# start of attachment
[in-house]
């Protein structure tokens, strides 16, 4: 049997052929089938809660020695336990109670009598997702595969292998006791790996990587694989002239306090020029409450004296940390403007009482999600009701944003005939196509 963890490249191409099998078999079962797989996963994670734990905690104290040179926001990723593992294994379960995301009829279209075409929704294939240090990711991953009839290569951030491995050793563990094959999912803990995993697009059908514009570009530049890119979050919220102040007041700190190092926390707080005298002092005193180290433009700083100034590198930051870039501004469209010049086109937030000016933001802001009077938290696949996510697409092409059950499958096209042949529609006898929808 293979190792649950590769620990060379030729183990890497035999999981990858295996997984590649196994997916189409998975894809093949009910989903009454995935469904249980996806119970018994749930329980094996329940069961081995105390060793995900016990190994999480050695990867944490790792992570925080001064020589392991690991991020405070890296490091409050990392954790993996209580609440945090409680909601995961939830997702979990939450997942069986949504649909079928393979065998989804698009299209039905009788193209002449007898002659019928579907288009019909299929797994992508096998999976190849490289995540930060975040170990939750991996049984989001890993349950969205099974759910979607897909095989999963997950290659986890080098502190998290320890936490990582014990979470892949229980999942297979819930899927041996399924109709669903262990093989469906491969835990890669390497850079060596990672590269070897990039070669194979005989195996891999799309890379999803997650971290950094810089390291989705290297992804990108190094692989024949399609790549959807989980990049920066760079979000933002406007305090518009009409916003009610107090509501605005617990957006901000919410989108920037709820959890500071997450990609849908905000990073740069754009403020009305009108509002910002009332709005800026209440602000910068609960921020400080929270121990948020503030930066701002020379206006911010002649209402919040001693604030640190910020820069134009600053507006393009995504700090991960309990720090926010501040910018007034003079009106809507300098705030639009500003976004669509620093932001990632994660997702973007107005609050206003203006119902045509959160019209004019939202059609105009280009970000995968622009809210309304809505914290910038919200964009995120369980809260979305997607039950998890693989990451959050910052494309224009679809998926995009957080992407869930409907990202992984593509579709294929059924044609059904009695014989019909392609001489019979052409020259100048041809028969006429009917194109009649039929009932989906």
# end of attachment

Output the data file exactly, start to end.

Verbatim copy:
[in-house]
């Protein structure tokens, strides 16, 4: 049997052929089938809660020695336990109670009598997702595969292998006791790996990587694989002239306090020029409450004296940390403007009482999600009701944003005939196509 963890490249191409099998078999079962797989996963994670734990905690104290040179926001990723593992294994379960995301009829279209075409929704294939240090990711991953009839290569951030491995050793563990094959999912803990995993697009059908514009570009530049890119979050919220102040007041700190190092926390707080005298002092005193180290433009700083100034590198930051870039501004469209010049086109937030000016933001802001009077938290696949996510697409092409059950499958096209042949529609006898929808 293979190792649950590769620990060379030729183990890497035999999981990858295996997984590649196994997916189409998975894809093949009910989903009454995935469904249980996806119970018994749930329980094996329940069961081995105390060793995900016990190994999480050695990867944490790792992570925080001064020589392991690991991020405070890296490091409050990392954790993996209580609440945090409680909601995961939830997702979990939450997942069986949504649909079928393979065998989804698009299209039905009788193209002449007898002659019928579907288009019909299929797994992508096998999976190849490289995540930060975040170990939750991996049984989001890993349950969205099974759910979607897909095989999963997950290659986890080098502190998290320890936490990582014990979470892949229980999942297979819930899927041996399924109709669903262990093989469906491969835990890669390497850079060596990672590269070897990039070669194979005989195996891999799309890379999803997650971290950094810089390291989705290297992804990108190094692989024949399609790549959807989980990049920066760079979000933002406007305090518009009409916003009610107090509501605005617990957006901000919410989108920037709820959890500071997450990609849908905000990073740069754009403020009305009108509002910002009332709005800026209440602000910068609960921020400080929270121990948020503030930066701002020379206006911010002649209402919040001693604030640190910020820069134009600053507006393009995504700090991960309990720090926010501040910018007034003079009106809507300098705030639009500003976004669509620093932001990632994660997702973007107005609050206003203006119902045509959160019209004019939202059609105009280009970000995968622009809210309304809505914290910038919200964009995120369980809260979305997607039950998890693989990451959050910052494309224009679809998926995009957080992407869930409907990202992984593509579709294929059924044609059904009695014989019909392609001489019979052409020259100048041809028969006429009917194109009649039929009932989906």